Eagle Historic District. HABS/HAER photo.

James W. VanStone Graduate Scholarship (PhD Level)

James W. VanStone (1925-2001) served as Curator of North American Archaeology & Ethnology at The Field Museum of Natural History in Chicago from 1966-1993. His fieldwork in Alaska began in 1950 at Cape Denbigh with J.L. Giddings. His primary area of research dealt with southwestern Alaska, using archaeological, ethnological and historical research methods. Together with his colleague, Wendell Oswalt, VanStone was instrumental in the development of the ethnohistorical approach in studies of Alaska’s indigenous peoples. He was also an American pioneer in recognizing the importance of Russian historical sources for Alaska Native studies, and his contributions in the area of material culture and museum collections studies are renowned among North American scholars.

James VanStone co-founded with Wendell Oswalt the Anthropological Papers of the University of Alaska while teaching at the University of Alaska Fairbanks. He published nearly 150 essays and books related to indigenous peoples in Alaska.

Dr. VanStone came to the annual meetings of the Alaska Anthropological Association throughout his career, generously serving on most of the committees of our association. He bequeathed a generous sum in his will to the Alaska Anthropological Association which funds a PhD student scholarship in his name. James VanStone’s collection of books can be found at the Smithsonian Institution’s Arctic Studies Center in Anchorage. A festschrift in his honor was published in Arctic Anthropology 35(2) in 1998.

The Association invites applications for the annual James W. VanStone Graduate Scholarship (PhD Level), which awards $1500.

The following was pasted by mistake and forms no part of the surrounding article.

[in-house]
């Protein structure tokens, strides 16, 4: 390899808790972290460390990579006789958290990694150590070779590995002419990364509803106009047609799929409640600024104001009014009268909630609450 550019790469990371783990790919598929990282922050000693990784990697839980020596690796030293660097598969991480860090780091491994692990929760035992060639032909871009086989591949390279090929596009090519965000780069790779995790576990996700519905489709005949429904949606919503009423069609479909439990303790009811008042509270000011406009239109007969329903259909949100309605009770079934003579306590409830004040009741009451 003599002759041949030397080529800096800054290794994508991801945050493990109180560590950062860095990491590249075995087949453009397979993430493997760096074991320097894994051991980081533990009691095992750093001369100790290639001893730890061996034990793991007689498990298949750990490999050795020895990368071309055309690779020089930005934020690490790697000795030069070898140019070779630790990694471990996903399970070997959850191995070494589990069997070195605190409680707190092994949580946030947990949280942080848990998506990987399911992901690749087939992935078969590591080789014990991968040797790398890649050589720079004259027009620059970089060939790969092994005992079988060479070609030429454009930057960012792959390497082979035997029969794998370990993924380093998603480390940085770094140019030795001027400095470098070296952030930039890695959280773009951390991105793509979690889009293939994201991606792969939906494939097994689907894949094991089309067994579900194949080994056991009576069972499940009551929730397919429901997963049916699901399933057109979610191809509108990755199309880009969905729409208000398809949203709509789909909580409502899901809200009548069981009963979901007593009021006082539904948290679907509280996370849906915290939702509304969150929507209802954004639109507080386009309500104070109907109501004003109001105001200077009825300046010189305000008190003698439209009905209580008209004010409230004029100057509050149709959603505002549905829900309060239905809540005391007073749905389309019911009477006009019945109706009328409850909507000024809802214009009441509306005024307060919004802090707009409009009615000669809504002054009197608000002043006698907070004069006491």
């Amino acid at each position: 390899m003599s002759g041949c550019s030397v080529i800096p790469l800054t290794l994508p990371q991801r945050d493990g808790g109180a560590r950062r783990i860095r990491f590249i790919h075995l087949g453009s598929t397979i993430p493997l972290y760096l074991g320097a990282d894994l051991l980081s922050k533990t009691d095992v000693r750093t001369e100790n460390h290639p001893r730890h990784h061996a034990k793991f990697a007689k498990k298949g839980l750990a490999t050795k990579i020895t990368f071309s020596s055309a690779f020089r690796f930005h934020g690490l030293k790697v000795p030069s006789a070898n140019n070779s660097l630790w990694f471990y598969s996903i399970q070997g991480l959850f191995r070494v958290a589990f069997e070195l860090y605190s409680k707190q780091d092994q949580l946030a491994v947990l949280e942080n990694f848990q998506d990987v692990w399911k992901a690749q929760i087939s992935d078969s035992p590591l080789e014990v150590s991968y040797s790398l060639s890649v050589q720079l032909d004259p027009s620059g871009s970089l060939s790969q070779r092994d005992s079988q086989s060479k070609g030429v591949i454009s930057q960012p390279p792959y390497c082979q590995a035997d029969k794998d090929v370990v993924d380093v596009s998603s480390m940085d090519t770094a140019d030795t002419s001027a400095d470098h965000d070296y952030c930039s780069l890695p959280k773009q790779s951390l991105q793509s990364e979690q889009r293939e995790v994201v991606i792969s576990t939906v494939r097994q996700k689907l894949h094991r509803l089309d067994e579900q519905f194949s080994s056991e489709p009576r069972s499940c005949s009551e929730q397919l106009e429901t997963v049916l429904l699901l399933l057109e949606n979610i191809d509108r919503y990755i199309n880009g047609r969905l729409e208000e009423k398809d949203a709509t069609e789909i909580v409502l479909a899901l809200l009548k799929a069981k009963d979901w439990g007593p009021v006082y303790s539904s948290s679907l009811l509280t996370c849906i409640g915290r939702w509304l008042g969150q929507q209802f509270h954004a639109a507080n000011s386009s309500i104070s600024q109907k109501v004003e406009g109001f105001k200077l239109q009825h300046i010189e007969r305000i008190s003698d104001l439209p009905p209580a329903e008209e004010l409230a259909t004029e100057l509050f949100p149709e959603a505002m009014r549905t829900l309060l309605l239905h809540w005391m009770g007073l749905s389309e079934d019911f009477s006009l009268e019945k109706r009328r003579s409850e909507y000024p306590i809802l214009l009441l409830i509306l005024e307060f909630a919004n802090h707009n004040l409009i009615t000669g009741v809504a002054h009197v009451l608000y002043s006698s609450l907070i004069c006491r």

This scholarship is designed to assist eligible students in their pursuit of an academic degree in anthropology, or a clearly related degree program/curriculum, or interdisciplinary degree that includes anthropology as a significant component. Students must be focused on a question, topic, or issue that pertains to the cultures an anthropology of the north.

The scholarship will be used to help underwrite a program consisting of a least eight (8) academic credits. If fewer credits are taken, it is required that the student be engaged in full-time work toward a degree. Funds can be used for tuition, fees, books, or other expenses related to the pursuit of a degree. Scholarships are not intended to underwrite part-time studies or to cover expenses of doing fieldwork not directly connected with academic courses.

Applicants must be currently enrolled in a graduate program and be a member of the Alaska Anthropological Association (i.e., current year dues must be paid at or before time of application). The scholarship may be used at any appropriate institution. Scholarship funds must be expended within one (1) year of being granted and may not be used retroactively.

The primary evaluation criterion will be evidence of promise in and commitment to the field of anthropology. Note that awards are not made very year, and are dependent on the number and quality of submissions.

Applications must be received by February 1st for awards to be announced at the Annual Meeting in March. Download and complete the application. You may attach additional pages to the form if needed to include all required information. A CV/Resume is required with the application package. Incomplete applications will not be considered. Please submit your completed form in Adobe pdf format to alaskaanthroaward.scholarship [at] gmail [dot] com.

Download Application

  1. VanStone Application (105.7 KB)
    Applications must be received by February 1, 2017.